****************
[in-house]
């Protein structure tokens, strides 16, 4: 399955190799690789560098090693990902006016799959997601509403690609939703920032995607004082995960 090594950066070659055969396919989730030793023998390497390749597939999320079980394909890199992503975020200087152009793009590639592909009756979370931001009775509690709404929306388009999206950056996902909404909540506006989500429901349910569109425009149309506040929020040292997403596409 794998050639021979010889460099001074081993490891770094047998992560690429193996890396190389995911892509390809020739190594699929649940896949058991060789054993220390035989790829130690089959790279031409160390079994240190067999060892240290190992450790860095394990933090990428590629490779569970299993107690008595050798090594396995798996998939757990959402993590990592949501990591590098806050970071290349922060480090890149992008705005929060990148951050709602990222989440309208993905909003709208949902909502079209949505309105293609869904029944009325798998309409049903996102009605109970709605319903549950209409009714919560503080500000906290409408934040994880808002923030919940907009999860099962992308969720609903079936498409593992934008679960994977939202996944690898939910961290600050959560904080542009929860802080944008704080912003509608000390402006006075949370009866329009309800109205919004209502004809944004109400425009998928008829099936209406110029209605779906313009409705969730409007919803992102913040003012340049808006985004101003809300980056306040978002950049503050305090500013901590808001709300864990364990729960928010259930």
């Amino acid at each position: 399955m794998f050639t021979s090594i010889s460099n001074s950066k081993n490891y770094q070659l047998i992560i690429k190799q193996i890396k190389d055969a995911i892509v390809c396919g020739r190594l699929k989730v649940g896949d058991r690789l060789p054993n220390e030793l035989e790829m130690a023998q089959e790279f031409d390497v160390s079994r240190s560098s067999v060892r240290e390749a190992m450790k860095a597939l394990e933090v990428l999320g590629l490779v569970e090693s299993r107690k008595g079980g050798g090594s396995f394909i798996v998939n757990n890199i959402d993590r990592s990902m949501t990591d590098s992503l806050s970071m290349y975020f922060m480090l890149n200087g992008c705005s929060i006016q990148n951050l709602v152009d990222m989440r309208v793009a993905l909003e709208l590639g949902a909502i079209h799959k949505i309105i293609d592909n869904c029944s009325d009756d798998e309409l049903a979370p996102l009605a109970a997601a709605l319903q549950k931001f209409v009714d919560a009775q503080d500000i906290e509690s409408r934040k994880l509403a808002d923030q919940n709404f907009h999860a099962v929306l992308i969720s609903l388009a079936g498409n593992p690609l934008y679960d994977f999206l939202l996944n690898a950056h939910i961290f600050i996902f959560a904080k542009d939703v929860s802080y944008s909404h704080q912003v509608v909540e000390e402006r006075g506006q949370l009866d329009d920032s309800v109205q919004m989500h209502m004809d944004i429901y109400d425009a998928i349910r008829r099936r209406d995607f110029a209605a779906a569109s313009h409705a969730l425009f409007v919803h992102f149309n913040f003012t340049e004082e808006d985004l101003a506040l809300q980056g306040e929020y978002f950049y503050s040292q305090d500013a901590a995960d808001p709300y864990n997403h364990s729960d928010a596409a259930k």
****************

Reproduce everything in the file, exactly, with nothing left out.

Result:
[in-house]
């Protein structure tokens, strides 16, 4: 399955190799690789560098090693990902006016799959997601509403690609939703920032995607004082995960 090594950066070659055969396919989730030793023998390497390749597939999320079980394909890199992503975020200087152009793009590639592909009756979370931001009775509690709404929306388009999206950056996902909404909540506006989500429901349910569109425009149309506040929020040292997403596409 794998050639021979010889460099001074081993490891770094047998992560690429193996890396190389995911892509390809020739190594699929649940896949058991060789054993220390035989790829130690089959790279031409160390079994240190067999060892240290190992450790860095394990933090990428590629490779569970299993107690008595050798090594396995798996998939757990959402993590990592949501990591590098806050970071290349922060480090890149992008705005929060990148951050709602990222989440309208993905909003709208949902909502079209949505309105293609869904029944009325798998309409049903996102009605109970709605319903549950209409009714919560503080500000906290409408934040994880808002923030919940907009999860099962992308969720609903079936498409593992934008679960994977939202996944690898939910961290600050959560904080542009929860802080944008704080912003509608000390402006006075949370009866329009309800109205919004209502004809944004109400425009998928008829099936209406110029209605779906313009409705969730409007919803992102913040003012340049808006985004101003809300980056306040978002950049503050305090500013901590808001709300864990364990729960928010259930």
């Amino acid at each position: 399955m794998f050639t021979s090594i010889s460099n001074s950066k081993n490891y770094q070659l047998i992560i690429k190799q193996i890396k190389d055969a995911i892509v390809c396919g020739r190594l699929k989730v649940g896949d058991r690789l060789p054993n220390e030793l035989e790829m130690a023998q089959e790279f031409d390497v160390s079994r240190s560098s067999v060892r240290e390749a190992m450790k860095a597939l394990e933090v990428l999320g590629l490779v569970e090693s299993r107690k008595g079980g050798g090594s396995f394909i798996v998939n757990n890199i959402d993590r990592s990902m949501t990591d590098s992503l806050s970071m290349y975020f922060m480090l890149n200087g992008c705005s929060i006016q990148n951050l709602v152009d990222m989440r309208v793009a993905l909003e709208l590639g949902a909502i079209h799959k949505i309105i293609d592909n869904c029944s009325d009756d798998e309409l049903a979370p996102l009605a109970a997601a709605l319903q549950k931001f209409v009714d919560a009775q503080d500000i906290e509690s409408r934040k994880l509403a808002d923030q919940n709404f907009h999860a099962v929306l992308i969720s609903l388009a079936g498409n593992p690609l934008y679960d994977f999206l939202l996944n690898a950056h939910i961290f600050i996902f959560a904080k542009d939703v929860s802080y944008s909404h704080q912003v509608v909540e000390e402006r006075g506006q949370l009866d329009d920032s309800v109205q919004m989500h209502m004809d944004i429901y109400d425009a998928i349910r008829r099936r209406d995607f110029a209605a779906a569109s313009h409705a969730l425009f409007v919803h992102f149309n913040f003012t340049e004082e808006d985004l101003a506040l809300q980056g306040e929020y978002f950049y503050s040292q305090d500013a901590a995960d808001p709300y864990n997403h364990s729960d928010a596409a259930k």